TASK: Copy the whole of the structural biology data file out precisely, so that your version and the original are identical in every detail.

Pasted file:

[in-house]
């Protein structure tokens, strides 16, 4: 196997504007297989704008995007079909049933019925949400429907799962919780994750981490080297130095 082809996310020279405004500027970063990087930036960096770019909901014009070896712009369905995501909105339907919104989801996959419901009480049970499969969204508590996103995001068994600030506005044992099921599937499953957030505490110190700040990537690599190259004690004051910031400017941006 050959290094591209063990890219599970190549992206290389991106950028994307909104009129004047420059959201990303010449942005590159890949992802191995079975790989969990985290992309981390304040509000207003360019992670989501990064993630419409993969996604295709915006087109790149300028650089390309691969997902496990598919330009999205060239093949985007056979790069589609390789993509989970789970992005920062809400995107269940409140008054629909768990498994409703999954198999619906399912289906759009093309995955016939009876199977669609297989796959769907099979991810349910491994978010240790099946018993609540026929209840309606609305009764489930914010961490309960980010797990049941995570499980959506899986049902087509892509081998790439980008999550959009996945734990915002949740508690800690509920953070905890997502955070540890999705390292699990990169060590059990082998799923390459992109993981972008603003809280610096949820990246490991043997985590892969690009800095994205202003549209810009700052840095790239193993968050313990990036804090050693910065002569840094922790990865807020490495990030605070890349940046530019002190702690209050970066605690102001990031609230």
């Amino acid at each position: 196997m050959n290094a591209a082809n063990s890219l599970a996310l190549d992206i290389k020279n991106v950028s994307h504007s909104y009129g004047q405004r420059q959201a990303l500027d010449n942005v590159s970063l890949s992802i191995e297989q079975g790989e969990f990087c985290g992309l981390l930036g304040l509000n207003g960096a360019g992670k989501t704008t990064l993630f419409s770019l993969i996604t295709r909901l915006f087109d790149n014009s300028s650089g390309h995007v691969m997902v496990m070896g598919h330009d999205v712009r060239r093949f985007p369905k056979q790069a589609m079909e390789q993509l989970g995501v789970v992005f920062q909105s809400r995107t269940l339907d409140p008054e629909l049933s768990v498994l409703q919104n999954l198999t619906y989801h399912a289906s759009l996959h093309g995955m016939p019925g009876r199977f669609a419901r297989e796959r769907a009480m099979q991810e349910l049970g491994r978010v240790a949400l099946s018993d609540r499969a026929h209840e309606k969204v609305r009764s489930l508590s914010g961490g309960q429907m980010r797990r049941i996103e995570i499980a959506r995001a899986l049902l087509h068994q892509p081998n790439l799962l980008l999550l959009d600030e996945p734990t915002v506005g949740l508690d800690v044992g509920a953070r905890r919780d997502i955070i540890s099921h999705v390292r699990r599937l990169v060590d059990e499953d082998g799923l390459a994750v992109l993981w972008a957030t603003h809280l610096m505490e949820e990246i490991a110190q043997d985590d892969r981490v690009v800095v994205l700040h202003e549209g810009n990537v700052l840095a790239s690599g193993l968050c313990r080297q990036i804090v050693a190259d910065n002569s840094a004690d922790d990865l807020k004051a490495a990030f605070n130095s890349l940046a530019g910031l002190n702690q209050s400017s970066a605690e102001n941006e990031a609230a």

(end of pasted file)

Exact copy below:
[in-house]
């Protein structure tokens, strides 16, 4: 196997504007297989704008995007079909049933019925949400429907799962919780994750981490080297130095 082809996310020279405004500027970063990087930036960096770019909901014009070896712009369905995501909105339907919104989801996959419901009480049970499969969204508590996103995001068994600030506005044992099921599937499953957030505490110190700040990537690599190259004690004051910031400017941006 050959290094591209063990890219599970190549992206290389991106950028994307909104009129004047420059959201990303010449942005590159890949992802191995079975790989969990985290992309981390304040509000207003360019992670989501990064993630419409993969996604295709915006087109790149300028650089390309691969997902496990598919330009999205060239093949985007056979790069589609390789993509989970789970992005920062809400995107269940409140008054629909768990498994409703999954198999619906399912289906759009093309995955016939009876199977669609297989796959769907099979991810349910491994978010240790099946018993609540026929209840309606609305009764489930914010961490309960980010797990049941995570499980959506899986049902087509892509081998790439980008999550959009996945734990915002949740508690800690509920953070905890997502955070540890999705390292699990990169060590059990082998799923390459992109993981972008603003809280610096949820990246490991043997985590892969690009800095994205202003549209810009700052840095790239193993968050313990990036804090050693910065002569840094922790990865807020490495990030605070890349940046530019002190702690209050970066605690102001990031609230």
């Amino acid at each position: 196997m050959n290094a591209a082809n063990s890219l599970a996310l190549d992206i290389k020279n991106v950028s994307h504007s909104y009129g004047q405004r420059q959201a990303l500027d010449n942005v590159s970063l890949s992802i191995e297989q079975g790989e969990f990087c985290g992309l981390l930036g304040l509000n207003g960096a360019g992670k989501t704008t990064l993630f419409s770019l993969i996604t295709r909901l915006f087109d790149n014009s300028s650089g390309h995007v691969m997902v496990m070896g598919h330009d999205v712009r060239r093949f985007p369905k056979q790069a589609m079909e390789q993509l989970g995501v789970v992005f920062q909105s809400r995107t269940l339907d409140p008054e629909l049933s768990v498994l409703q919104n999954l198999t619906y989801h399912a289906s759009l996959h093309g995955m016939p019925g009876r199977f669609a419901r297989e796959r769907a009480m099979q991810e349910l049970g491994r978010v240790a949400l099946s018993d609540r499969a026929h209840e309606k969204v609305r009764s489930l508590s914010g961490g309960q429907m980010r797990r049941i996103e995570i499980a959506r995001a899986l049902l087509h068994q892509p081998n790439l799962l980008l999550l959009d600030e996945p734990t915002v506005g949740l508690d800690v044992g509920a953070r905890r919780d997502i955070i540890s099921h999705v390292r699990r599937l990169v060590d059990e499953d082998g799923l390459a994750v992109l993981w972008a957030t603003h809280l610096m505490e949820e990246i490991a110190q043997d985590d892969r981490v690009v800095v994205l700040h202003e549209g810009n990537v700052l840095a790239s690599g193993l968050c313990r080297q990036i804090v050693a190259d910065n002569s840094a004690d922790d990865l807020k004051a490495a990030f605070n130095s890349l940046a530019g910031l002190n702690q209050s400017s970066a605690e102001n941006e990031a609230a």